From the Nebraska Game and Parks Commission
-- As deer hunting season gets under way, the Nebraska Game and Parks Commission is asking hunters for their assistance in monitoring the deer population for tuberculosis (TB).
Within the past year there has been a finding of bovine TB at a facility with a captive elk and deer herd in northern Knox County. There also has been a finding of bovine TB in a beef herd in Rock County.
“Subsequent testing has not found any additional cases of the disease in either deer sampled in Knox County or cattle in the Rock County area,” said Jim Douglas, Commission Wildlife Division administrator. “We just want hunters to be aware of the signs of TB and to contact us if they happen to observe the signs of the disease on any deer they field-dress.”
The Commission recently sampled more than 40 wild white-tailed deer living near the Knox County facility where the infected animals were discovered. Officials found no indication the disease had spread to the wild deer population.
The Nebraska Department of Agriculture continues to test cattle for bovine TB in north central Nebraska. To date 11,800 head have been tested with no positive cases.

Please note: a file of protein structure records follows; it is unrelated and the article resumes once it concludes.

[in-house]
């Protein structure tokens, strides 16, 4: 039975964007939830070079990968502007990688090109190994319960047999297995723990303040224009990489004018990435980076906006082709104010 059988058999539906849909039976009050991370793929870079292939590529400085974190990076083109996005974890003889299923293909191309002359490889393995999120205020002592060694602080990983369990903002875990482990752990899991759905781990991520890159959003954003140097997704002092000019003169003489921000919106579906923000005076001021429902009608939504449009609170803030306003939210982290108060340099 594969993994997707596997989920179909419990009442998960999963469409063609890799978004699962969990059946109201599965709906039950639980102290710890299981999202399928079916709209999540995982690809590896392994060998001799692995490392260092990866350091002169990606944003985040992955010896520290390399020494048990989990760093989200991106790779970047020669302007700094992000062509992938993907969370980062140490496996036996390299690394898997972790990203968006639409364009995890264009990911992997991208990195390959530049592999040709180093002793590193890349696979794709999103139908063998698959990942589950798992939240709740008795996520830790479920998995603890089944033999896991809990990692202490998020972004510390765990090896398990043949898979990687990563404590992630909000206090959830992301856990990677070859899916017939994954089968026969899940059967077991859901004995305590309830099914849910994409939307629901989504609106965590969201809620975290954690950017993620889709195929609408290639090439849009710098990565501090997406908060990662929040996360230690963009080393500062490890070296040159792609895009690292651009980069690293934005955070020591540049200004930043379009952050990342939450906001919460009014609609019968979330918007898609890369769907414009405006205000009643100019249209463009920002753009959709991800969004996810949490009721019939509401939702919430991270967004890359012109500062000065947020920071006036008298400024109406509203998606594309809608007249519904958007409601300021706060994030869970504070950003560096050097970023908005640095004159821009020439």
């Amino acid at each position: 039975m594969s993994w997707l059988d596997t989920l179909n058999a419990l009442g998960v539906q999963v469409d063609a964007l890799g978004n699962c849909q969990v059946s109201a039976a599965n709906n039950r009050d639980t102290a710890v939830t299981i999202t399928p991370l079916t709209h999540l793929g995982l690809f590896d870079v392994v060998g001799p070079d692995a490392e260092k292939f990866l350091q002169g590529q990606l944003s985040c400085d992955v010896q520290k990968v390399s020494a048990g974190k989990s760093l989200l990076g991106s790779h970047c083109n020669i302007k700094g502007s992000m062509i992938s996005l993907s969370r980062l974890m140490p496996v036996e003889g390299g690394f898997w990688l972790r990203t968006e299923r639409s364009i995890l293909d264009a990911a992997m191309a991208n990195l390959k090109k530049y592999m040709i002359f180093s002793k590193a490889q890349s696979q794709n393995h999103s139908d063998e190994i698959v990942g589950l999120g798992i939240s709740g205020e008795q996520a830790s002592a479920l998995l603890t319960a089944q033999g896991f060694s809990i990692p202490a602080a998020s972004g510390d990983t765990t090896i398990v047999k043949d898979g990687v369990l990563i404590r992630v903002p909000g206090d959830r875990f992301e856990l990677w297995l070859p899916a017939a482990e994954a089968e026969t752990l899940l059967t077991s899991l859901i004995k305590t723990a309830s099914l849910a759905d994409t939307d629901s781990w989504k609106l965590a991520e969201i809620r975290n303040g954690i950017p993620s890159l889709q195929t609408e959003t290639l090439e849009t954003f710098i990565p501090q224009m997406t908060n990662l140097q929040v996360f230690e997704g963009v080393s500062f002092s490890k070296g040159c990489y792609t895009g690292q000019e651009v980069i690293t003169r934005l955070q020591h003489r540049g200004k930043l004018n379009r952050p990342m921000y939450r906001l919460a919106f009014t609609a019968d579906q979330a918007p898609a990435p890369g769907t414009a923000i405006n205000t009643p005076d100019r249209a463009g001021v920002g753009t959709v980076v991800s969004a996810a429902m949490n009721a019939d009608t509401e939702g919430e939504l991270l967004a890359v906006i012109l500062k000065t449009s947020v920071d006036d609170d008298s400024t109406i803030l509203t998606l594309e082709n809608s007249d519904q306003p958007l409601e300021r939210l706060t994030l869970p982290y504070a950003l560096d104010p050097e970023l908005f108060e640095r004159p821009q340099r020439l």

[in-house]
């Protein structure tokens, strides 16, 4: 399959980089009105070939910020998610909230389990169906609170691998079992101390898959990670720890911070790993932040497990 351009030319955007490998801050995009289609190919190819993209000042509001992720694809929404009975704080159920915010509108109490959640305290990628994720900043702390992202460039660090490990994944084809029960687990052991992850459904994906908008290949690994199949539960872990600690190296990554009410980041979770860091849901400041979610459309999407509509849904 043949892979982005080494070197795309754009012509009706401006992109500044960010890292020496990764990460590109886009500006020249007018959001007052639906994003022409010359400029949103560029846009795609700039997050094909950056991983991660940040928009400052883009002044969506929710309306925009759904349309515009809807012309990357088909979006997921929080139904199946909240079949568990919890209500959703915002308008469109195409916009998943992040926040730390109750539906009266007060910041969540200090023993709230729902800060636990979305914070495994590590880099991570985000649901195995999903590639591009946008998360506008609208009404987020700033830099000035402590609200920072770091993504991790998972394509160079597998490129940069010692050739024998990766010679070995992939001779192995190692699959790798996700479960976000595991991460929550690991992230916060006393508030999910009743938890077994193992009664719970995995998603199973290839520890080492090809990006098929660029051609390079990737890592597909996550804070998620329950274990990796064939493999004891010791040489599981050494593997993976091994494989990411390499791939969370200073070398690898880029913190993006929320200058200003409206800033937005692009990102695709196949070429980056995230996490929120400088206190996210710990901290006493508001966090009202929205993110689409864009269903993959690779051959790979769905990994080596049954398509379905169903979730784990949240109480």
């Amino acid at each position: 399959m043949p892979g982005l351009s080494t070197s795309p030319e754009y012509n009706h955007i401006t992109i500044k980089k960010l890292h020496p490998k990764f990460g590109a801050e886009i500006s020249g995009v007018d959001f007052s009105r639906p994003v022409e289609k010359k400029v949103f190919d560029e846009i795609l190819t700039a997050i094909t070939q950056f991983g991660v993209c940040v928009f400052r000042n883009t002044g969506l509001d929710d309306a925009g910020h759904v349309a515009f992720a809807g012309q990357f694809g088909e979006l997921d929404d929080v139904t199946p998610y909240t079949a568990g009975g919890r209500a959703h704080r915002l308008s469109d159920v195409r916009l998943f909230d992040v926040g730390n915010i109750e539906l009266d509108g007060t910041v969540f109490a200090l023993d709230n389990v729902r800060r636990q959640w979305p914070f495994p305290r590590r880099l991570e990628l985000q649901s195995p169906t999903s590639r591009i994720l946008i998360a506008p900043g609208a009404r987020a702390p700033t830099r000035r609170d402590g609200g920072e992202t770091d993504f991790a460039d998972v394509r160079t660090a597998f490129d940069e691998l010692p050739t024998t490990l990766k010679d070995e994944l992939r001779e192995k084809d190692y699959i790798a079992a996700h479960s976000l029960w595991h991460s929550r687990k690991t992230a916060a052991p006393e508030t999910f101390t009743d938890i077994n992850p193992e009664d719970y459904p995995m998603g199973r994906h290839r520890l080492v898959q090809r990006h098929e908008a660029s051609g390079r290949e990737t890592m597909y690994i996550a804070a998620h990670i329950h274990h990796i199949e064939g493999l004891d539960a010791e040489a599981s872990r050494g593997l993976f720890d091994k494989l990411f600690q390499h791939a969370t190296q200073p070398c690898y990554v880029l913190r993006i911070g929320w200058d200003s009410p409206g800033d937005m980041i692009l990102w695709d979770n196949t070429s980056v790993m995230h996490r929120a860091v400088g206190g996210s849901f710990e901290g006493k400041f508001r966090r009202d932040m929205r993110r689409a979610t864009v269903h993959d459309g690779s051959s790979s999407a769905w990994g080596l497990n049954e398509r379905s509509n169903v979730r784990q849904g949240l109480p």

TB-infected deer may have tan or yellow lumps lining the chest cavity, in the lung tissue, or in the lymph nodes of the cheek, head and neck. These signs could be mild, with only a few lumps, or severe. Any hunter who observes these signs when field dressing a deer should contact the nearest Commission office, Douglas said.
Bovine TB is an infectious disease caused by the Mycobacterium bovis bacteria. Bovine TB primarily affects cattle, but can affect other mammals, including deer and humans. The Commission recommends wearing rubber gloves when field dressing any wild game and fully cooking meat to an internal temperature of at least 165 degrees.
Deer are susceptible to many different diseases and parasites. Not all abnormalities encountered when field dressing a deer may be related to TB.